I found a delicious new taste today
I am rather a big fan of Hugh Fearnley-Whittingstall. Whenever he brings out a new book, I invariably buy it. Not that I need much of an excuse to buy a cook book 🍴🍴 I love Hugh’s approach to most things and I really love a great many of his recipes and recipe ideas. I find his writing inspiring.
This one is a positive door stop of a book. Called River Cottage A to Z: Our Favourite Ingredients, & How to Cook Them
It’s laid out with a page per ingredient, in the main, some ingredients are allowed more than one page, but most have just the one. Beautiful photography of course. There is some text about the ingredient, on what it is, how best to use it and interesting things about it. Lots of good ideas and useful snippets. And a recipe using it, along with references to other recipes in the book that also use that ingredient. It’s an ideal book for browsing, not one to read from beginning to end. Although far too heavy to read in bed, where I do a lot of reading!
When the huge parcel containing my copy arrived, I ripped it open eagerly and dived in. One of the many things I read that day was the page for runner beans. Hugh says how nice they are freshly picked from the garden. Isn’t everything! Nothing quite like home grown produce. He talks about stringing beans and how to do it, and how to cut them elegantly. I part company with him over this one. For me, if you have to string a bean, it’s too tough too eat and belongs on the compost heap.
I have never eaten a shop bought runner bean. They were always grown in the garden when I was growing up. An embarrassment of them if truth be told! All the neighbours were practically force fed them! I grow them every year myself and have done almost every year since I had a garden to do it in, impatiently waiting each year for the first beans to be ready. The beans in the shops are invariably massive, overblown things, looking tough and somehow both rubbery and stringy at the same time.
Mum showed me as a child how to prepare runners for the saucepan. She said that if a bean needed stringing, it was too tough to eat and demonstrated how to hold the sharp little paring knife against the side of the bean and press gently. If the bean resisted, it had strings down the side and would be tough, and yes, stringy, to eat. Yuk, bleaurgh and disgusting! It was deemed unworthy of the pot and was chucked straight on the compost to rot down and help provide lovely rich loam for next years hungry beans.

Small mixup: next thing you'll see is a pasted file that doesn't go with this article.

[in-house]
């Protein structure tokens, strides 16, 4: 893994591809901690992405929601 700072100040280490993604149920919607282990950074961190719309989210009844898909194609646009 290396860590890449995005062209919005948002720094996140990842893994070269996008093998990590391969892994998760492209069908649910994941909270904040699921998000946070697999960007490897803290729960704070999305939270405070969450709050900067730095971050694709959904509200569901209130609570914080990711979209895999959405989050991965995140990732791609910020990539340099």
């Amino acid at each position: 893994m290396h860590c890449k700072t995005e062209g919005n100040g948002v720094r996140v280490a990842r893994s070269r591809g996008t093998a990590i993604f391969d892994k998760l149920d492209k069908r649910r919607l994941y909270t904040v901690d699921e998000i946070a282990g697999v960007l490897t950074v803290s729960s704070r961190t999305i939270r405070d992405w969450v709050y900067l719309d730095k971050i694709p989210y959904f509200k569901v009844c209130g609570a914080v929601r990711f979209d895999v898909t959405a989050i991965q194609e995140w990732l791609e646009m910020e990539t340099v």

Over the years, I have tried to make maximum use of my bean crop by trying to preserve them in various ways. I haven’t found anything that gives me something that I like to eat. So I now enjoy them as the seasonal treat that they are, eating millions of them whilst they are around, and then put them to one side until next year. There are always lots of other lovely things to enjoy at their best.
And that new taste?
Hugh said that he often crunches on small beans whilst he is picking them, ones that are still 10cm or less long and very tender. So I tried one today, and not only was it delicious, it tasted very pea-like. Now that was not the flavour I was anticipating. I wasn’t quite sure what to expect, but it wasn’t fresh peas! This means that baby runner beans can be used raw in many recipes bringing a pea flavour to the dish. Fresh, raw peas are in the shops in the summer, selling at quite a high price. I’ve never bought them as I can’t quite see the point. Peas start to convert their sugars into starch the moment they are detached from the plant. So a little pot of podded peas won’t actually be peas at anywhere near their best. I suspect that in fact they might taste rather old and floury, and perhaps even tough, although I’ve not put that to the test. Frozen peas are always fresher, unless you grow them of course, in which case they are divine.
This book isn’t the cheapest one I’ve ever bought, but like many River Cottage books, it’s one I can see myself using again and again
In the meantime, if you still have runner beans to use, here’s a great sounding recipe from it. I shall be trying this before all my beans go all end of season stringy
Runner Beans with Cream & Tarragon
500g runner beans
2 thinly sliced garlic cloves
4 tbsp. double cream or crème fraiche
1 tbsp. chopped tarragon
salt and pepper
Top and tail the runner beans, leaving any very small ones whole. Cut into 5mm slices at a sharp angle to get elongated cross sections of bean.
Cook in a little water, or in the microwave until tender, but not soft. Drain well
Meanwhile, melt the butter in a large pan. Once bubbling, add the garlic and cook for half a minute, then add the cream and tarragon.
Once all bubbling, tip in the beans and season well.
Serve with chicken, fish or a pile of puy lentils. Up the cream a bit to use as a pasta sauce. Serves 4
My beans are almost finished now for this year. But next year I will be picking some of them extra small and using them sliced small as a much cheaper alternative to fresh peas in summer salads. Mmmm, can’t wait!